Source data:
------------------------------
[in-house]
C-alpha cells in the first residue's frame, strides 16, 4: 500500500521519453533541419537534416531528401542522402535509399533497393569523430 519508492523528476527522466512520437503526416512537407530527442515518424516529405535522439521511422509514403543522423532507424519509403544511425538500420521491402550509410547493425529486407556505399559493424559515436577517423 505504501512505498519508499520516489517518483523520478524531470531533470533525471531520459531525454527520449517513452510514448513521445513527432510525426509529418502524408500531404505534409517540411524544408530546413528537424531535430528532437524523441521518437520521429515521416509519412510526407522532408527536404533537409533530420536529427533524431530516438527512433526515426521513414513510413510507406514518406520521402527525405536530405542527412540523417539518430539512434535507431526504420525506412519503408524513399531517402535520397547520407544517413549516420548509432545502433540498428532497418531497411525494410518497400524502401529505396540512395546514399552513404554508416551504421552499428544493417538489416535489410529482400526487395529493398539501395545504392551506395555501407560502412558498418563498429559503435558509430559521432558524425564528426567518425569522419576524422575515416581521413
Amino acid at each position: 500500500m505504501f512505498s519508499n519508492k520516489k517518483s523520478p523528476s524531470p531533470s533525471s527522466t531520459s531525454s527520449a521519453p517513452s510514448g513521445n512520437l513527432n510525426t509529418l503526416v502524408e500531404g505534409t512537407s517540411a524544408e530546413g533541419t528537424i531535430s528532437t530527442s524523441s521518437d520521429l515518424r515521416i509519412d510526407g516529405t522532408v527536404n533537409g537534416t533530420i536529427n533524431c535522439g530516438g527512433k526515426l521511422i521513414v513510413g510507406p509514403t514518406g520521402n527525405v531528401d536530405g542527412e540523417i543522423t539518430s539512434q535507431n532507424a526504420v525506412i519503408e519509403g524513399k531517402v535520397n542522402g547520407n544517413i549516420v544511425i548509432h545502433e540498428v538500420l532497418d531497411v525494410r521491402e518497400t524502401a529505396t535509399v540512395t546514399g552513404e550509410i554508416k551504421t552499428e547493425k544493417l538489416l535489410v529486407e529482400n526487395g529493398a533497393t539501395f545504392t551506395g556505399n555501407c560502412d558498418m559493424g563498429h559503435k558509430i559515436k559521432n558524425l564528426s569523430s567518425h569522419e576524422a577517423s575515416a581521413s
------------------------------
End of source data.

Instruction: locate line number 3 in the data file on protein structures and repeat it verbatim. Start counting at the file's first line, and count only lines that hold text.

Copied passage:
Amino acid at each position: 500500500m505504501f512505498s519508499n519508492k520516489k517518483s523520478p523528476s524531470p531533470s533525471s527522466t531520459s531525454s527520449a521519453p517513452s510514448g513521445n512520437l513527432n510525426t509529418l503526416v502524408e500531404g505534409t512537407s517540411a524544408e530546413g533541419t528537424i531535430s528532437t530527442s524523441s521518437d520521429l515518424r515521416i509519412d510526407g516529405t522532408v527536404n533537409g537534416t533530420i536529427n533524431c535522439g530516438g527512433k526515426l521511422i521513414v513510413g510507406p509514403t514518406g520521402n527525405v531528401d536530405g542527412e540523417i543522423t539518430s539512434q535507431n532507424a526504420v525506412i519503408e519509403g524513399k531517402v535520397n542522402g547520407n544517413i549516420v544511425i548509432h545502433e540498428v538500420l532497418d531497411v525494410r521491402e518497400t524502401a529505396t535509399v540512395t546514399g552513404e550509410i554508416k551504421t552499428e547493425k544493417l538489416l535489410v529486407e529482400n526487395g529493398a533497393t539501395f545504392t551506395g556505399n555501407c560502412d558498418m559493424g563498429h559503435k558509430i559515436k559521432n558524425l564528426s569523430s567518425h569522419e576524422a577517423s575515416a581521413s